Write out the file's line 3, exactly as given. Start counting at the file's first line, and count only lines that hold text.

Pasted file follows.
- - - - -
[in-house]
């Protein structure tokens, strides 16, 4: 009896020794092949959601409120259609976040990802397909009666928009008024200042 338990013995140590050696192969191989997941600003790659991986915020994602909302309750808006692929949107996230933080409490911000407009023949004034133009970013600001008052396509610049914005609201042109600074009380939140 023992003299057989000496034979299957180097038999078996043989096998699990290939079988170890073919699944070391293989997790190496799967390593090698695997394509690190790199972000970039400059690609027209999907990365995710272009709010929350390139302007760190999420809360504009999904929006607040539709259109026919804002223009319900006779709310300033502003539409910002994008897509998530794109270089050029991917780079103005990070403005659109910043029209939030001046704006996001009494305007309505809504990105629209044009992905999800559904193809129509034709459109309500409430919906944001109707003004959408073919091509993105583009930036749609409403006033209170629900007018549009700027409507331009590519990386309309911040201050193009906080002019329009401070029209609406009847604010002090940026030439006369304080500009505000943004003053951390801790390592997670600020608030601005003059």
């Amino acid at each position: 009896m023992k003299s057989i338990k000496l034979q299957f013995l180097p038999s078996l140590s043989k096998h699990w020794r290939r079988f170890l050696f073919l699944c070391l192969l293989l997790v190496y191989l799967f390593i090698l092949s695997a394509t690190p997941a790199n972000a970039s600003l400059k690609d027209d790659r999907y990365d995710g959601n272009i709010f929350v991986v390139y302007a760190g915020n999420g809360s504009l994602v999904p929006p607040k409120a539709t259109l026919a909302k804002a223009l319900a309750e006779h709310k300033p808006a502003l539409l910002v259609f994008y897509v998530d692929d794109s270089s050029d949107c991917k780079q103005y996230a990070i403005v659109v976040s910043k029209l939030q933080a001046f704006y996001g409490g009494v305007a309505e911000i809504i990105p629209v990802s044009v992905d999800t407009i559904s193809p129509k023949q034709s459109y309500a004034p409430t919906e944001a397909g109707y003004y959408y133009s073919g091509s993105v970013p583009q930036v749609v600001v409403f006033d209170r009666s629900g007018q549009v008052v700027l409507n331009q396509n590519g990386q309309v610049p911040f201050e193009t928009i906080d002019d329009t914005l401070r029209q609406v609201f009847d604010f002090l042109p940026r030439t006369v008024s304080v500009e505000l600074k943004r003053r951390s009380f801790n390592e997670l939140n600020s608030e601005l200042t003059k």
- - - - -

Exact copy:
């Amino acid at each position: 009896m023992k003299s057989i338990k000496l034979q299957f013995l180097p038999s078996l140590s043989k096998h699990w020794r290939r079988f170890l050696f073919l699944c070391l192969l293989l997790v190496y191989l799967f390593i090698l092949s695997a394509t690190p997941a790199n972000a970039s600003l400059k690609d027209d790659r999907y990365d995710g959601n272009i709010f929350v991986v390139y302007a760190g915020n999420g809360s504009l994602v999904p929006p607040k409120a539709t259109l026919a909302k804002a223009l319900a309750e006779h709310k300033p808006a502003l539409l910002v259609f994008y897509v998530d692929d794109s270089s050029d949107c991917k780079q103005y996230a990070i403005v659109v976040s910043k029209l939030q933080a001046f704006y996001g409490g009494v305007a309505e911000i809504i990105p629209v990802s044009v992905d999800t407009i559904s193809p129509k023949q034709s459109y309500a004034p409430t919906e944001a397909g109707y003004y959408y133009s073919g091509s993105v970013p583009q930036v749609v600001v409403f006033d209170r009666s629900g007018q549009v008052v700027l409507n331009q396509n590519g990386q309309v610049p911040f201050e193009t928009i906080d002019d329009t914005l401070r029209q609406v609201f009847d604010f002090l042109p940026r030439t006369v008024s304080v500009e505000l600074k943004r003053r951390s009380f801790n390592e997670l939140n600020s608030e601005l200042t003059k």